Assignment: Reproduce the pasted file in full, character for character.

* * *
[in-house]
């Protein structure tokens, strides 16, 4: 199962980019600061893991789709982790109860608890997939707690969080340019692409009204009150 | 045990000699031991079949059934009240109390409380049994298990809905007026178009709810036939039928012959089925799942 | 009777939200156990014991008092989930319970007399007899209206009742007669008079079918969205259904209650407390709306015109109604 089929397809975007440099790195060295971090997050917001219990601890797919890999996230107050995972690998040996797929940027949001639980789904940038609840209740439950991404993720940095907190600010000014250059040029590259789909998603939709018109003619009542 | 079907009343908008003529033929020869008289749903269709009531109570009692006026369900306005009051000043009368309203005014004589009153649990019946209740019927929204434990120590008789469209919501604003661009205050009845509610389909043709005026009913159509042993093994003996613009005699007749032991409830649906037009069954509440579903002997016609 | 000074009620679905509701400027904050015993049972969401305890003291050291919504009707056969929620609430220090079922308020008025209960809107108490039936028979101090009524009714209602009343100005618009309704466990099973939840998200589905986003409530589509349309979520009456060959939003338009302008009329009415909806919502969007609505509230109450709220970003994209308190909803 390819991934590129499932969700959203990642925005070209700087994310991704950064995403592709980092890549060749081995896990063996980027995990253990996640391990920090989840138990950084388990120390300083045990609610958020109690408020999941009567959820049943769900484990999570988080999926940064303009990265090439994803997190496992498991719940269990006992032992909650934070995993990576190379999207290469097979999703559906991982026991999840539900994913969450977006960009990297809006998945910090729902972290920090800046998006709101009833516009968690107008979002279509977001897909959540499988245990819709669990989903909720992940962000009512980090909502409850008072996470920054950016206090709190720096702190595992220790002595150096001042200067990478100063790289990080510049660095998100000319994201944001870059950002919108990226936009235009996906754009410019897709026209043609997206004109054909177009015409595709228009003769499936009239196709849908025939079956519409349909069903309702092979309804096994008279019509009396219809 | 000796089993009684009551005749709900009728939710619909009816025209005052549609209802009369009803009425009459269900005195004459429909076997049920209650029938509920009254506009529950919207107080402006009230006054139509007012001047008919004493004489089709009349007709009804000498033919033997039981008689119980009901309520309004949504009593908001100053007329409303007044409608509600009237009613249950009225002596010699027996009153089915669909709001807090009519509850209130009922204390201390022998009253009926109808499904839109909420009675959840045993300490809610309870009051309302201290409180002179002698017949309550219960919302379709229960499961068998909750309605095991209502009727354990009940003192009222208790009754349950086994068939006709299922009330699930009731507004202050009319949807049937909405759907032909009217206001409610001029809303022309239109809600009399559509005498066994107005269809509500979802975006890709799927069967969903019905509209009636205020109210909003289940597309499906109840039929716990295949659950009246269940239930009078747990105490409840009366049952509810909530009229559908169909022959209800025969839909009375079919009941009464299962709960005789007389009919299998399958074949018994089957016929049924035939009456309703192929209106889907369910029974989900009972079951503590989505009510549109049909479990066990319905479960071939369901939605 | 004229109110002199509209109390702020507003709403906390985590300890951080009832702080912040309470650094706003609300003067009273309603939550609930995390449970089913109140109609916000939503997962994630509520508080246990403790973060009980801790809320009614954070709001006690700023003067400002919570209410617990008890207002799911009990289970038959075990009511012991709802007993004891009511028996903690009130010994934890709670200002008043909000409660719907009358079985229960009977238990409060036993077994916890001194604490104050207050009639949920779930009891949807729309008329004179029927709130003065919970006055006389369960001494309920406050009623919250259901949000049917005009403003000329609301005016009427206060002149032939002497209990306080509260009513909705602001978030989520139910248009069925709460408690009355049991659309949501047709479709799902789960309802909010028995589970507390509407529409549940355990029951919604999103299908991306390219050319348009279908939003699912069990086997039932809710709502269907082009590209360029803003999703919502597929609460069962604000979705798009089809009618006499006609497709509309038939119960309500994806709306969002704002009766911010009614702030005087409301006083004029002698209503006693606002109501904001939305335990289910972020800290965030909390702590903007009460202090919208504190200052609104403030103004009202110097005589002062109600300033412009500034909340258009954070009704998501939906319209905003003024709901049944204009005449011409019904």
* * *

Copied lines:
[in-house]
């Protein structure tokens, strides 16, 4: 199962980019600061893991789709982790109860608890997939707690969080340019692409009204009150 | 045990000699031991079949059934009240109390409380049994298990809905007026178009709810036939039928012959089925799942 | 009777939200156990014991008092989930319970007399007899209206009742007669008079079918969205259904209650407390709306015109109604 089929397809975007440099790195060295971090997050917001219990601890797919890999996230107050995972690998040996797929940027949001639980789904940038609840209740439950991404993720940095907190600010000014250059040029590259789909998603939709018109003619009542 | 079907009343908008003529033929020869008289749903269709009531109570009692006026369900306005009051000043009368309203005014004589009153649990019946209740019927929204434990120590008789469209919501604003661009205050009845509610389909043709005026009913159509042993093994003996613009005699007749032991409830649906037009069954509440579903002997016609 | 000074009620679905509701400027904050015993049972969401305890003291050291919504009707056969929620609430220090079922308020008025209960809107108490039936028979101090009524009714209602009343100005618009309704466990099973939840998200589905986003409530589509349309979520009456060959939003338009302008009329009415909806919502969007609505509230109450709220970003994209308190909803 390819991934590129499932969700959203990642925005070209700087994310991704950064995403592709980092890549060749081995896990063996980027995990253990996640391990920090989840138990950084388990120390300083045990609610958020109690408020999941009567959820049943769900484990999570988080999926940064303009990265090439994803997190496992498991719940269990006992032992909650934070995993990576190379999207290469097979999703559906991982026991999840539900994913969450977006960009990297809006998945910090729902972290920090800046998006709101009833516009968690107008979002279509977001897909959540499988245990819709669990989903909720992940962000009512980090909502409850008072996470920054950016206090709190720096702190595992220790002595150096001042200067990478100063790289990080510049660095998100000319994201944001870059950002919108990226936009235009996906754009410019897709026209043609997206004109054909177009015409595709228009003769499936009239196709849908025939079956519409349909069903309702092979309804096994008279019509009396219809 | 000796089993009684009551005749709900009728939710619909009816025209005052549609209802009369009803009425009459269900005195004459429909076997049920209650029938509920009254506009529950919207107080402006009230006054139509007012001047008919004493004489089709009349007709009804000498033919033997039981008689119980009901309520309004949504009593908001100053007329409303007044409608509600009237009613249950009225002596010699027996009153089915669909709001807090009519509850209130009922204390201390022998009253009926109808499904839109909420009675959840045993300490809610309870009051309302201290409180002179002698017949309550219960919302379709229960499961068998909750309605095991209502009727354990009940003192009222208790009754349950086994068939006709299922009330699930009731507004202050009319949807049937909405759907032909009217206001409610001029809303022309239109809600009399559509005498066994107005269809509500979802975006890709799927069967969903019905509209009636205020109210909003289940597309499906109840039929716990295949659950009246269940239930009078747990105490409840009366049952509810909530009229559908169909022959209800025969839909009375079919009941009464299962709960005789007389009919299998399958074949018994089957016929049924035939009456309703192929209106889907369910029974989900009972079951503590989505009510549109049909479990066990319905479960071939369901939605 | 004229109110002199509209109390702020507003709403906390985590300890951080009832702080912040309470650094706003609300003067009273309603939550609930995390449970089913109140109609916000939503997962994630509520508080246990403790973060009980801790809320009614954070709001006690700023003067400002919570209410617990008890207002799911009990289970038959075990009511012991709802007993004891009511028996903690009130010994934890709670200002008043909000409660719907009358079985229960009977238990409060036993077994916890001194604490104050207050009639949920779930009891949807729309008329004179029927709130003065919970006055006389369960001494309920406050009623919250259901949000049917005009403003000329609301005016009427206060002149032939002497209990306080509260009513909705602001978030989520139910248009069925709460408690009355049991659309949501047709479709799902789960309802909010028995589970507390509407529409549940355990029951919604999103299908991306390219050319348009279908939003699912069990086997039932809710709502269907082009590209360029803003999703919502597929609460069962604000979705798009089809009618006499006609497709509309038939119960309500994806709306969002704002009766911010009614702030005087409301006083004029002698209503006693606002109501904001939305335990289910972020800290965030909390702590903007009460202090919208504190200052609104403030103004009202110097005589002062109600300033412009500034909340258009954070009704998501939906319209905003003024709901049944204009005449011409019904």